PALM SPRINGS, CA –Hall of Famer and Los Angeles Dodgers pitching great Don Sutton passed away at his home after battling cancer. Sutton was 75 years of age.
“Today we lost a great ballplayer, a great broadcaster and, most importantly a great person,” said Dodger President Stan Kasten. “Don left an indelible mark on the Dodger franchise during his 16 seasons in Los Angeles and many of his records continue to stand to this day. I was privileged to have worked with Don in both Atlanta and Washington, and will always cherish our time spent together. On behalf of the Dodger organization, we send our condolences to the entire Sutton Family, including Don’s wife Mary, his son Daron and his daughters Staci and Jacquie.”
Sutton, who hailed from Clio, AL, was a pitching workhorse in the Major Leagues in a career that spanned 23 years, 16 of which with the Los Angeles Dodgers. Sutton was enshrined into Baseball’s Hall of Fame in 1998 and the Dodgers retired his number “20” in a ceremony on Aug. 14, 1998.
Following his illustrious pitching career, Sutton started his broadcasting career in 1987 working the League Championship Series for NBC before splitting his time in 1989 between the Dodgers Z Channel and the Atlanta Braves. He then spent 18 years with the Braves calling the action on TBS. Sutton spent two years with the Washington Nationals in 2007-08 and returned to the Braves in 2009, where he has been ever since. Sutton was elected to the Braves Hall of Fame in 2015 for his broadcast work.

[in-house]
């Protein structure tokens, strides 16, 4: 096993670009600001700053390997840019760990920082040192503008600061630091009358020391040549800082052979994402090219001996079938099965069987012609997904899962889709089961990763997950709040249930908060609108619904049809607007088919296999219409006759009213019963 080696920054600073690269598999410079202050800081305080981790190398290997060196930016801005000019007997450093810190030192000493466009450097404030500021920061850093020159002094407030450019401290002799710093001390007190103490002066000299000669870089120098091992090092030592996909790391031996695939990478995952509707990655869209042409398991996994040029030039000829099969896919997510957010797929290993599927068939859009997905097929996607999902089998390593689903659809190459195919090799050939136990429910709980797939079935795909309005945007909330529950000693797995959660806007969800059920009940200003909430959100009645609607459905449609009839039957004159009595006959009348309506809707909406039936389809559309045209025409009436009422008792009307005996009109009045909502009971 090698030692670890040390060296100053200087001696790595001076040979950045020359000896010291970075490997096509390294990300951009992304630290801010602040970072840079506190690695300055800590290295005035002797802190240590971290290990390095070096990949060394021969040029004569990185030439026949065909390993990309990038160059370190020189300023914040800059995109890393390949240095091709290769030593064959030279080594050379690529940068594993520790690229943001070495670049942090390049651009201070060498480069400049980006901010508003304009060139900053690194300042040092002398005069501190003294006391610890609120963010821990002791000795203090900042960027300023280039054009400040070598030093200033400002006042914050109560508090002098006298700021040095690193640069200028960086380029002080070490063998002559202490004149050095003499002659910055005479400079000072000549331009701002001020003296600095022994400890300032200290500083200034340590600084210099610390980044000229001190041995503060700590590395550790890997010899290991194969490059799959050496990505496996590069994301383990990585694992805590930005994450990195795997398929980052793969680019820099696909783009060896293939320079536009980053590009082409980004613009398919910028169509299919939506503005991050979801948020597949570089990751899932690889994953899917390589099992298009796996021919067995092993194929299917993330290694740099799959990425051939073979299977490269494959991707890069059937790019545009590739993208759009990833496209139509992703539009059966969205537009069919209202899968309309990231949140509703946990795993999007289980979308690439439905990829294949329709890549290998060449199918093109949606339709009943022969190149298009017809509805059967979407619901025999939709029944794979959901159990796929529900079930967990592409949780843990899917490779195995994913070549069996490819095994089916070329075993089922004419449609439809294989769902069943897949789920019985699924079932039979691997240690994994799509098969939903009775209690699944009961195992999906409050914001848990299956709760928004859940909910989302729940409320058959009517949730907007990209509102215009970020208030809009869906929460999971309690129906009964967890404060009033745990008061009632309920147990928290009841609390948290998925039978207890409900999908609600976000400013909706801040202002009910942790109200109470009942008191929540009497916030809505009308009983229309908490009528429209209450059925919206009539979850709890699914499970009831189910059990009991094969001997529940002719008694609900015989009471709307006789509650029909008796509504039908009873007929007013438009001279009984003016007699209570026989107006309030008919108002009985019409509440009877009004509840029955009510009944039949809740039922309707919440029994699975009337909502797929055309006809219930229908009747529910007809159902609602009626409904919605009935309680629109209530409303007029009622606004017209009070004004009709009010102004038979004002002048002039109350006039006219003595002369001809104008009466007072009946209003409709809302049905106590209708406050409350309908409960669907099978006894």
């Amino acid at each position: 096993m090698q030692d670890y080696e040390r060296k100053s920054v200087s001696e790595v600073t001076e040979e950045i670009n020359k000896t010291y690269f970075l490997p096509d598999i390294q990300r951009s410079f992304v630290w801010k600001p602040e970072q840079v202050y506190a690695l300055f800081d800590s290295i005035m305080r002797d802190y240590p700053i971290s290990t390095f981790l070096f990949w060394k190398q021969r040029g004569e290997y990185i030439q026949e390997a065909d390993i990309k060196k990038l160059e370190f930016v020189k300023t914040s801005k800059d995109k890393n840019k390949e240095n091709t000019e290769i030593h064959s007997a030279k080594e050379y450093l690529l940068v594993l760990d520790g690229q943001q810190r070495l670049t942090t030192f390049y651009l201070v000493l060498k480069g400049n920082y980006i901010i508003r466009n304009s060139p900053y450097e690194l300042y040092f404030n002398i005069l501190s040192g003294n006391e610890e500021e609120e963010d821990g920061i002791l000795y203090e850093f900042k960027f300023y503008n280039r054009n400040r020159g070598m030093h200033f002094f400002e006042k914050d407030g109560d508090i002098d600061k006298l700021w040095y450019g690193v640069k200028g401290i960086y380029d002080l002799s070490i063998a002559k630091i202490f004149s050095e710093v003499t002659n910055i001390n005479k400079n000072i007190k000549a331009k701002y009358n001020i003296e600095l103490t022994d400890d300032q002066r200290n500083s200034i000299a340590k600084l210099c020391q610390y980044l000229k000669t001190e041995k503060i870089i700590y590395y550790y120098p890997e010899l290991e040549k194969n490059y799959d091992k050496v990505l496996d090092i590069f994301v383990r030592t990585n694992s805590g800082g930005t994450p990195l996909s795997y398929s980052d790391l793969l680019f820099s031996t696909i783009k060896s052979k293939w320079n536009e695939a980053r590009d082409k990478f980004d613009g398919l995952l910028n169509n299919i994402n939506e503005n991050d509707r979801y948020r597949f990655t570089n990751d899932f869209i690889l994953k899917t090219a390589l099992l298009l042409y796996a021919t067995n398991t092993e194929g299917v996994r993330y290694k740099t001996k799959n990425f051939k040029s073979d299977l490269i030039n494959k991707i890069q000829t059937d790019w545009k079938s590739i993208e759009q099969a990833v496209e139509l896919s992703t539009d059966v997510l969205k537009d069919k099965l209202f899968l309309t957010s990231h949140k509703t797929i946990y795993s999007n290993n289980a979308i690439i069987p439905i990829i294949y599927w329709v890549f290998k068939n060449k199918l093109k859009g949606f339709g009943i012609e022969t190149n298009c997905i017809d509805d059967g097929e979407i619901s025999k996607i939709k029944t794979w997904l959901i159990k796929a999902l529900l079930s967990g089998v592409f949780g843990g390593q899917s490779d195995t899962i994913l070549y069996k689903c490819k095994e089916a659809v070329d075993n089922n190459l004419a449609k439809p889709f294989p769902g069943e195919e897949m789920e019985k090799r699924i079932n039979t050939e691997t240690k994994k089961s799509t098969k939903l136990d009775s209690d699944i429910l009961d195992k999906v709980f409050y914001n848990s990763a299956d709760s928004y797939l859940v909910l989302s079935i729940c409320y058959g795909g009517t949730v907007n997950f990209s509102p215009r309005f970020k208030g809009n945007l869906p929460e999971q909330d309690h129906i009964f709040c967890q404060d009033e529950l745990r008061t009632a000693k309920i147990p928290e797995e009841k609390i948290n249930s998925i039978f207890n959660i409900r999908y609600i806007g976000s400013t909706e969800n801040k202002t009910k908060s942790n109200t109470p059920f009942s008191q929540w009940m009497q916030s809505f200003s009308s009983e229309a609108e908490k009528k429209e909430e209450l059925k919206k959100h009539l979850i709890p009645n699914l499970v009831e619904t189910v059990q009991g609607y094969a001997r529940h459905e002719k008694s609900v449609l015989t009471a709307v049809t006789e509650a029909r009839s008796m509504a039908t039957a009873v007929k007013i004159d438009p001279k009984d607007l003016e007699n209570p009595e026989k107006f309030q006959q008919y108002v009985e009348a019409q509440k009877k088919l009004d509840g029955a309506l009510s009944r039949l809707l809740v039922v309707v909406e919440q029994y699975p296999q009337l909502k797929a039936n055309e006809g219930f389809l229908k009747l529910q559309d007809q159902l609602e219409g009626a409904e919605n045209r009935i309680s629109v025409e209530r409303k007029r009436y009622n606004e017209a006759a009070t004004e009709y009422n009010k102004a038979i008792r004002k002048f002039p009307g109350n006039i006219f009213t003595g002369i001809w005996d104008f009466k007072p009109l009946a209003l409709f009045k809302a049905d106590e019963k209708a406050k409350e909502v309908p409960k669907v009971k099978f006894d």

Sutton made it to the big leagues in Los Angeles on April 14, 1966 at the age of 21, and this was the start of a great and long career for the right-handed hurler. He signed with the Dodgers in 1965 and pitched one year in the Texas League, where he was named Texas League Player of the Year. In 1966, he joined a rotation of Sandy Koufax, Don Drysdale and Claude Osteen. He struck out 209 batters in his rookie season, the most by a National League Rookie since Grover Cleveland Alexander’s 227 in 1911.
Sutton’s career with the Dodgers spanned 1966-80 and he returned in 1988. During this time, he ranks as the franchise’s all-time leader in wins (233), innings pitched (3,816.1) strikeouts (2,696) and shutouts (52).
Sutton was a four-time All-Star, who pitched in three World Series (1974, 1977 and 1978). He led the league in shutouts (9) in 1972, was the NL ERA leader (2.21) in 1980 and a 21-game winner in 1976.
His 23-year career that also saw him pitch for the Houston Astros, Milwaukee Brewers, Oakland A’s and Angels, saw him finish with a 324-256 win-loss total, a 3.26 ERA in 774 games with 178 complete games, 58 shutouts and five saves. He struck out 3,574 batters in 5,282.1 career innings.
Sutton was 4-1 with a 2.02 ERA in seven League Championship Games and was 2-3 in eight World Series games. In the 1974 post-season, he was 3-0 with a 1.50 ERA and 25 strikeouts in four games.
Sutton is survived by his wife, Mary, son Daron and his daughters Staci and Jacquie.